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PR? Why?

Well, for starters, because good public relations can alter individual perception and lead to changed behaviors among your key outside audiences. And that can help business, non-profit and association managers like you achieve your managerial objectives.

But remember to let the PR tacticians handle the special events, brochures and press releases. As a professional manager with public relations reporting to you, you have more important things to do.

Like, for instance, planning to do something positive about the behaviors of those key external audiences of yours that most affect your operation. Especially when you persuade those important outside people to your way of thinking, then help move them to take actions that allow your department, group, division or subsidiary to succeed.

Here's a path you might follow as you put your public relations action plan in play: people act on their own perception of the facts before them, which leads to predictable behaviors about which something can be done. When we create, change or reinforce that opinion by reaching, persuading and moving-to-desired-action the very people whose behaviors affect the organization the most, the public relations mission is usually accomplished.

What an approach along those lines can do, is help you avoid an over-concentration on those tactical brochures, press releases and special events, and focus your resources instead on those key, all-important, outside groups of people.

And what might you expect in return? Among other results, customers making repeat purchases; new approaches by capital givers and specifying sources; positive bounces in show room visits; rising membership applications; community leaders beginning to seek you out; prospects starting to do business with you; fresh proposals for strategic alliances and joint ventures; not to mention politicians and legislators viewing you as a key member of the business, non-profit or association communities.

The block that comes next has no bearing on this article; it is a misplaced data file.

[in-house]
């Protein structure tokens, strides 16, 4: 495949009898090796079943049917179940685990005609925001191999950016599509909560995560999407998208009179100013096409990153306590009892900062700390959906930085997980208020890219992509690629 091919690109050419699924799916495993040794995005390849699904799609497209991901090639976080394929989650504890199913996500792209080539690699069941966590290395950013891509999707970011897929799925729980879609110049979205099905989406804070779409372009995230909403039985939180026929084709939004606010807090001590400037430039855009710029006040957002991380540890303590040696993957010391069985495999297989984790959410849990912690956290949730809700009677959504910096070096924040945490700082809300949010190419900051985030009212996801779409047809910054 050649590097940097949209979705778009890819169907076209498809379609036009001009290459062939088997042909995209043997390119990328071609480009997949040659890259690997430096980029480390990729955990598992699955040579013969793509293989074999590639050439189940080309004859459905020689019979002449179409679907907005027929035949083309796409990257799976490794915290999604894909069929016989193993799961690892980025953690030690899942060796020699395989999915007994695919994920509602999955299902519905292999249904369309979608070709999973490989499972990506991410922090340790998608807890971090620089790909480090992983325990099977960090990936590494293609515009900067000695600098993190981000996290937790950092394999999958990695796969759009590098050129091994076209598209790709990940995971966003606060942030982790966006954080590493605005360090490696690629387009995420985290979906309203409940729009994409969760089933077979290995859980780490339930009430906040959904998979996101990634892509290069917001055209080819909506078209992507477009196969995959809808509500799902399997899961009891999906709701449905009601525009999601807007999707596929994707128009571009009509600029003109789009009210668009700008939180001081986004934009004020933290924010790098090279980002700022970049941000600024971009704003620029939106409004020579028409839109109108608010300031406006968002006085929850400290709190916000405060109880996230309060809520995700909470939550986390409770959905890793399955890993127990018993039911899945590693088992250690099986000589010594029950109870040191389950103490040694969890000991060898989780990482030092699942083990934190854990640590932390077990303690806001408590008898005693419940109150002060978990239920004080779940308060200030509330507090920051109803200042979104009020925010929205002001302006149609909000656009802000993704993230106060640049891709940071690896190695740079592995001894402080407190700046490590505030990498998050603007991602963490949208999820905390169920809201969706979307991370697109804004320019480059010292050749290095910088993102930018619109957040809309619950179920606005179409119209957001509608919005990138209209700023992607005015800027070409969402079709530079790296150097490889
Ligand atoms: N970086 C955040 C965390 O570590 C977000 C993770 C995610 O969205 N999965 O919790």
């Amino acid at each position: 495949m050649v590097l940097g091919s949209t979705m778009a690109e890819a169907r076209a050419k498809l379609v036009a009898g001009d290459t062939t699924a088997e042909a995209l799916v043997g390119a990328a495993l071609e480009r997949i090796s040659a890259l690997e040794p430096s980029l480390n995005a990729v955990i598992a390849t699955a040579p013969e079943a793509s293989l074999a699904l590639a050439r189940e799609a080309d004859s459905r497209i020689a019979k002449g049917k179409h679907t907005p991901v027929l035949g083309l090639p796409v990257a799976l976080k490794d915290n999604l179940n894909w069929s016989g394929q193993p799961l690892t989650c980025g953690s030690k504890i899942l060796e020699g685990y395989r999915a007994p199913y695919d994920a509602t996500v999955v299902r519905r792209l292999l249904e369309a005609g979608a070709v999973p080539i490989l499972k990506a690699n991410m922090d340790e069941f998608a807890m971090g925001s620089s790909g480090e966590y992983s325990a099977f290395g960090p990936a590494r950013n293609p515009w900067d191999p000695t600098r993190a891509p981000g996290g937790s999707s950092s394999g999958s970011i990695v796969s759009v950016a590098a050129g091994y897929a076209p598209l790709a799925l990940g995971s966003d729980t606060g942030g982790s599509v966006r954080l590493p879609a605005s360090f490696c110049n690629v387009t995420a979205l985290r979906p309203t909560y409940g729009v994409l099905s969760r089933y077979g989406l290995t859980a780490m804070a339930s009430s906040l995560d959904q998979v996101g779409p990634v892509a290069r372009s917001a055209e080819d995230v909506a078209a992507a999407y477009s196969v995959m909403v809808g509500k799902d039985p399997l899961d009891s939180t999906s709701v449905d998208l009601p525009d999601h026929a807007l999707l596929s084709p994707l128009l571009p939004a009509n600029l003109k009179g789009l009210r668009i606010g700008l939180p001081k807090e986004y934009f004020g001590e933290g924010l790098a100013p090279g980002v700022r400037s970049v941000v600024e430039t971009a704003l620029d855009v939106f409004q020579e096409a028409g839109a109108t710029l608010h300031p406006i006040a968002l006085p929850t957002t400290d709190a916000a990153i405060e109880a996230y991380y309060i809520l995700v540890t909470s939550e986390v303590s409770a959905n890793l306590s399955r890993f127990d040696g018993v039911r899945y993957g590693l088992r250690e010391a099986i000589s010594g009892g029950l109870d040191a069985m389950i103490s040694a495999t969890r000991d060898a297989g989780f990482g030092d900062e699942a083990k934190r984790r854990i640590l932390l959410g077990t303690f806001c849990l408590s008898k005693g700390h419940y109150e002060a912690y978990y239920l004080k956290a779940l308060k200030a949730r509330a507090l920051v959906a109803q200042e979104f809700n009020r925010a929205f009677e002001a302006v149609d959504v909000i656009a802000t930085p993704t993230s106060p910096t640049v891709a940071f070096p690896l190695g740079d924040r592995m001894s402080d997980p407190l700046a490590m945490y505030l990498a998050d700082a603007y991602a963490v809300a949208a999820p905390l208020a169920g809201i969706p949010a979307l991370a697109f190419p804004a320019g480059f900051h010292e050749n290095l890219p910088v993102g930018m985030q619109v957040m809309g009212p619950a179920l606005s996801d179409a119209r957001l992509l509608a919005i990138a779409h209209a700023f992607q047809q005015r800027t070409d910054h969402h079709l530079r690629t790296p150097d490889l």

Just who will do the work this implies, should be an early concern. Specialists from a public relations agency? People assigned to your operation? Your own public relations staff? However, regardless of where they come from, they need to be committed to you and your PR plan beginning with key audience perception monitoring.

During early conversations with PR staff, you need to be certain that those assigned to you are clear on why it's vital to know how your most important outside audiences perceive your operations, products or services. Hopefully, they've already accepted the reality that perceptions almost always lead to behaviors that can help or hurt your operation.

The sooner you go over with them how you plan to proceed, the better, especially how you will monitor and gather perceptions by questioning members of your most important outside audiences. For instance, how much do you know about our chief executive? Have you had prior contact with us and were you pleased with the interchange? How much do you know about our services or products and employees? Have you experienced problems with our people or procedures?

If money is in the budget, don't hesitate to use professional survey firms in the perception monitoring phases of your program. And always remember that your PR people are also in the perception and behavior business and can pursue the same objective: identify untruths, false assumptions, unfounded rumors, inaccuracies, misconceptions and any other negative perception that might translate into hurtful behaviors.